“From an economic perspective, it’s never a good thing if Germany slows down,” said Carsten Brzeski, a Frankfurt-based economist at ING Bank.
If there is a silver lining to this, it is that weaker German growth could ease the country’s opposition to more aggressive measures to stimulate Europe’s flagging economy, Mr. Brzeski noted. It is also likely to further prod the European Central Bank to consider more drastic measures to revive the euro-zone’s economy, Germany’s Commerzbank said in a research note.
The export-focused German economy itself might even fall into recession, some economists said.
“We expect stagnation in the third quarter, but a small minus cannot be ruled out either,” said Michael Hüther, managing director of the Cologne Institute for Economic Research.
“From an economic perspective, it’s never a good thing if Germany slows down.”
In August, the German economics ministry still blamed the unexpected German weakness on a variety of one-off effects including the crisis in Ukraine, which has also hit exports to Russia, a major trading partner.
But following weak industry figures on Tuesday, the ministry could no longer deny that Germany’s industry was going through a “weak phase” and said it expected lower production to continue through the third quarter.
This weak phase has stepped up pressure on Berlin to take more aggressive domestic policy action. The IMF urged Germany to spend more on infrastructure to boost the growth of its own economy and of the euro zone at large.
The IMF said that, unlike in many other European countries, Germany still has the fiscal space to boost spending. By contrast, debt levels in many other European countries, a legacy from the financial crisis and high unemployment levels, remained a problem, the IMF said.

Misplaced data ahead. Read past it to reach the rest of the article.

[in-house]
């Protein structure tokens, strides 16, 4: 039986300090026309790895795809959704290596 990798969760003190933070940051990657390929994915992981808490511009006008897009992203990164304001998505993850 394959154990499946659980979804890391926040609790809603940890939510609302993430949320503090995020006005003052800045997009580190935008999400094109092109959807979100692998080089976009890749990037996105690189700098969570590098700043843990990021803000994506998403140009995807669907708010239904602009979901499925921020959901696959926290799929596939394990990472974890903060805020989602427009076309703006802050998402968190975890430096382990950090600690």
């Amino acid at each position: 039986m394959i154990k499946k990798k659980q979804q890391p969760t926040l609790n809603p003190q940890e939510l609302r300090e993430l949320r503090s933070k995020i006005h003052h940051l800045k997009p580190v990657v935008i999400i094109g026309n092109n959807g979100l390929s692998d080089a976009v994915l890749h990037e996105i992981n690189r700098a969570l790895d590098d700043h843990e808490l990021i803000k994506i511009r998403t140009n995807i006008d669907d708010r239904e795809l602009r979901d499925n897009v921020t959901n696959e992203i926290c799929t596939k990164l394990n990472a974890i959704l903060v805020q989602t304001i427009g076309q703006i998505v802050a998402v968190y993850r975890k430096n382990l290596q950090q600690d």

Its neighbors hope that a pick-up in Germany’s growth and government spending levels could potentially help Europe combat its high unemployment levels. The euro-zone’s jobless rate stood at about 12 percent in the euro area in 2013, compared with about 7.5 percent in 2008, when the crisis first erupted. Some countries such as Spain and Greece are facing unemployment around 25 percent.
Germany’s weaker economic performance also poses a problem for the German finance minister, Wolfgang Schläuble. He may have to ditch his plan for a balanced budget next year if tax revenues suffer from a lower-than-expected growth rate.
The slowdown in Germany also means that Mr. Schäuble and other policymakers may find it more difficult to take a tougher line with their European neighbors. Mr. Brzeski of ING Bank argues that the slowdown could force Germany to relax some of its calls for tough austerity from its partners. France and Italy, for example, account for about 15 percent of Germany’s exports, making them critical for the country’s growth prospects.
“If these two countries continue to stagnate or even worse, that’s clearly something Germany is going to feel,” Mr. Brzeski said.
Norbert Häring, Jan Hildebrand, Markus Koch, Jens Münchrath and Torsten Riecke also contributed to this story. The authors cover economics, politics or stock markets for Handelsblatt or Handelsblatt Global Edition. Contact: Afhüppe@handelsblatt.com, Cermak@handelsblatt.com or Kreijger@handelsblatt.com